A late second-century bishop, Irenaeus of Lyon, France, recounted that some but not all Christians practiced complete abstention from all food from the time of Jesus’ death at 3.00pm. on Good Friday until sunrise at Easter.
Irenaeus also mentioned that other Christians fasted for a longer time, but there was no requirement for a fast, brief or long. No other second-century text mentions a pre-Easter fast.
In the third century, Bishop Dionysius of Alexandria spoke of a weeklong fast before Easter. Details may be spare, but clearly some kind of pre-Easter fast was developing.
But so was another type of fast, the pre-baptismal one (at this time baptism was mainly administered to adults).
The church administered baptism only at certain times of the year such as Easter or Epiphany, on the latter date partly because Christians believed that to be the anniversary of Jesus’ baptism.
But Easter emerged as the preferred time by the fourth century, mainly because baptism involved death-and-rebirth imagery, closely matching the Resurrection.
Baptizands in white robes entered the church on the day Christ entered into glory. The pre-baptismal fast merged with the incipient pre-Easter fast not just chronologically but symbolically.
Fourth-century bishops believed that all believers should join the baptizands in fasting before Easter, so this became a major spiritual exercise of the early church.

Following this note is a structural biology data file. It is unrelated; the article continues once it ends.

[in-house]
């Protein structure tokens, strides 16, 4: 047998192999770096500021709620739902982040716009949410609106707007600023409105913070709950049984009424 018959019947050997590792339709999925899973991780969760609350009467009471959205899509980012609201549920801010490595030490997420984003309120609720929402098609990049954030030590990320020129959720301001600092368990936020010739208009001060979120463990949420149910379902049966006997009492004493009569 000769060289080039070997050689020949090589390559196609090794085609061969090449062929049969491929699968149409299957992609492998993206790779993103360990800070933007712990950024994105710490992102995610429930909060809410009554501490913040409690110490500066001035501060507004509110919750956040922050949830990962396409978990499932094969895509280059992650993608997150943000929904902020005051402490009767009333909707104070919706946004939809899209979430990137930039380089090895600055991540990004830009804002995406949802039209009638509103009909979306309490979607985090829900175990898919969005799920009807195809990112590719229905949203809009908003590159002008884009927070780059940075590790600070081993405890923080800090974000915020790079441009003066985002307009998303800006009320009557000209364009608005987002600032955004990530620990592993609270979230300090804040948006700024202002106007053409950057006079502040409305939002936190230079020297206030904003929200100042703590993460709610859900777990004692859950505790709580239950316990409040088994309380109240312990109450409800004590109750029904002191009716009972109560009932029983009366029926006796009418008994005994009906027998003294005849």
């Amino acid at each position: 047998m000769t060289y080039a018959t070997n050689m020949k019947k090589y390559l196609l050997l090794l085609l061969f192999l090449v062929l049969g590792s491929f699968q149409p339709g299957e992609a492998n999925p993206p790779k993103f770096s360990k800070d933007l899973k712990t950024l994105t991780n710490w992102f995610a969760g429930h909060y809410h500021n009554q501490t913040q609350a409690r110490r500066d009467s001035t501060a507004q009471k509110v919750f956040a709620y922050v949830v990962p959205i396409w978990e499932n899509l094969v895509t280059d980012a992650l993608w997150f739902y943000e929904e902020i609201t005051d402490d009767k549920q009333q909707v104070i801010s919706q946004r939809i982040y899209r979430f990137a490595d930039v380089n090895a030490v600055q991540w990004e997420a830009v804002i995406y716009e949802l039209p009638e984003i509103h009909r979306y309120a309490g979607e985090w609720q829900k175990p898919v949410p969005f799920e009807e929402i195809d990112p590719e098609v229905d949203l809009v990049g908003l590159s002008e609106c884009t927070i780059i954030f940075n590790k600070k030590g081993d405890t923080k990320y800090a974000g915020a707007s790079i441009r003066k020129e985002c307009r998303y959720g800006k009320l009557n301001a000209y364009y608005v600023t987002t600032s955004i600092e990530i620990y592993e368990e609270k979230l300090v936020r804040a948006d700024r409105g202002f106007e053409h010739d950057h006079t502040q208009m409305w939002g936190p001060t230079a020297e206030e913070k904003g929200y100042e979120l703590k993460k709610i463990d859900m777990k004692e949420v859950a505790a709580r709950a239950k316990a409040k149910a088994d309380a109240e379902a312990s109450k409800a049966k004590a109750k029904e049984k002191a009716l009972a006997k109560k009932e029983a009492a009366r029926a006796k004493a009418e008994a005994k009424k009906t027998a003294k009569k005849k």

When the fast became universal, the question arose: For how long?
Ancient practices varied: in Rome, three weeks of fasting but excluding Saturdays and Sundays; in Greece and Egypt six weeks, but we do not know about Saturdays or Sundays; in Jerusalem, a full eight weeks but not including weekends, so the total number of days was 40.
At the first ecumenical council at Nicaea in 325, the bishops worked to standardize the practice. They spoke of the 40-day fast as an established custom, although scholars are not sure why.
By 365, the local church of Laodicea (modern Turkey) made the 40-day fast obligatory, and others quickly followed.
Christian theologians applauded this practice, since it not only reflected Jesus’ 40-day fast in the desert but also those of Moses (Ex 34:28) and Elijah (1 Kgs 19:8), the two figures who appeared with Jesus at the transfiguration, thus giving the fast a deep-rooted biblical foundation.
But should the 40 days include Saturdays and Sundays?
Traditions differed, especially in the East. But in the West, Rome led the way by absolving people from the fast only on Sundays.
And on what day should the fast begin?
Some churches relied upon local traditions and symbolic values, but most did it the easy way – arithmetic. Lent ended on Holy Saturday. Using that as the 40th day and excluding Sundays, the Roman church measured back six weeks (36 days) and then went back four more days so that the pre-Easter fast, our Lent, began on a Wednesday, the still-prevailing custom.
So this was Ash Wednesday?
No. Not until the seventh century did French churches sprinkle ashes on the heads of penitents during Lent; in Germany in the 10th century this sprinkling occurred on the Wednesday that began the fast.
In 1091 Pope Urban II made the imposition of ashes on that day a universal practice, thus creating Ash Wednesday.
As for the word "Lent", it was first used in England in the ninth century. -By John F. Kelly
(Kelly chairs the Department of Religious Studies at John Carroll University in Cleveland, Ohio.)